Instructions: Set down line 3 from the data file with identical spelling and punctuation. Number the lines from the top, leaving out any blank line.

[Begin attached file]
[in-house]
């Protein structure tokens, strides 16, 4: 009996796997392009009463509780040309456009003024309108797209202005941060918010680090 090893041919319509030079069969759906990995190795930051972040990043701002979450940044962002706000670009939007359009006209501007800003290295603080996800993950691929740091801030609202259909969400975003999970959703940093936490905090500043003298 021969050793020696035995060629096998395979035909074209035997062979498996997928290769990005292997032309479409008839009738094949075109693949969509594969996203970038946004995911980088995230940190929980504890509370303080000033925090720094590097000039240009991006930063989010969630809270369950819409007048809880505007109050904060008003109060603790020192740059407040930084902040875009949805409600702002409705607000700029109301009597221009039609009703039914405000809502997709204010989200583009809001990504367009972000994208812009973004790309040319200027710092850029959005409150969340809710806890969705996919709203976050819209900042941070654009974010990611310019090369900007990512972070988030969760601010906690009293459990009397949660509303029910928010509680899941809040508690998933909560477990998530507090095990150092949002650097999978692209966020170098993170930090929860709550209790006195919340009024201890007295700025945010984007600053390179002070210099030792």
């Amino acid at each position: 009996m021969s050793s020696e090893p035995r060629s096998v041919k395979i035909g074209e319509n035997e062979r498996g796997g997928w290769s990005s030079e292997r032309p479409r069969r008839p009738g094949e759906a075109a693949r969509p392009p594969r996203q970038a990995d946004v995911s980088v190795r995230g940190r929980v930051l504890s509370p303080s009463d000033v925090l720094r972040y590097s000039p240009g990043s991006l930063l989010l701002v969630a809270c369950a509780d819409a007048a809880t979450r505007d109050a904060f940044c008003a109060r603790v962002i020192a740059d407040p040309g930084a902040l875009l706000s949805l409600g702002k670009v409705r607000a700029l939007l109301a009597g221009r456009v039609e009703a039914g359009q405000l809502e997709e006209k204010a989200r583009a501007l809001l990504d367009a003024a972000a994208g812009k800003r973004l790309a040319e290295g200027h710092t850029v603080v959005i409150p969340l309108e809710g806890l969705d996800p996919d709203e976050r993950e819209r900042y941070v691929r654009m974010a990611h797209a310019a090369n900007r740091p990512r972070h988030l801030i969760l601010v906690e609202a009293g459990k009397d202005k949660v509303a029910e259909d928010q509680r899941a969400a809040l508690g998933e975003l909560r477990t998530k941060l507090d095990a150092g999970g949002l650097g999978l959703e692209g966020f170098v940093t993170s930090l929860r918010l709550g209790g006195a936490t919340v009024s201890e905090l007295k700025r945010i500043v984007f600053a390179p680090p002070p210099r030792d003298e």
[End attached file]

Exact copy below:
């Amino acid at each position: 009996m021969s050793s020696e090893p035995r060629s096998v041919k395979i035909g074209e319509n035997e062979r498996g796997g997928w290769s990005s030079e292997r032309p479409r069969r008839p009738g094949e759906a075109a693949r969509p392009p594969r996203q970038a990995d946004v995911s980088v190795r995230g940190r929980v930051l504890s509370p303080s009463d000033v925090l720094r972040y590097s000039p240009g990043s991006l930063l989010l701002v969630a809270c369950a509780d819409a007048a809880t979450r505007d109050a904060f940044c008003a109060r603790v962002i020192a740059d407040p040309g930084a902040l875009l706000s949805l409600g702002k670009v409705r607000a700029l939007l109301a009597g221009r456009v039609e009703a039914g359009q405000l809502e997709e006209k204010a989200r583009a501007l809001l990504d367009a003024a972000a994208g812009k800003r973004l790309a040319e290295g200027h710092t850029v603080v959005i409150p969340l309108e809710g806890l969705d996800p996919d709203e976050r993950e819209r900042y941070v691929r654009m974010a990611h797209a310019a090369n900007r740091p990512r972070h988030l801030i969760l601010v906690e609202a009293g459990k009397d202005k949660v509303a029910e259909d928010q509680r899941a969400a809040l508690g998933e975003l909560r477990t998530k941060l507090d095990a150092g999970g949002l650097g999978l959703e692209g966020f170098v940093t993170s930090l929860r918010l709550g209790g006195a936490t919340v009024s201890e905090l007295k700025r945010i500043v984007f600053a390179p680090p002070p210099r030792d003298e």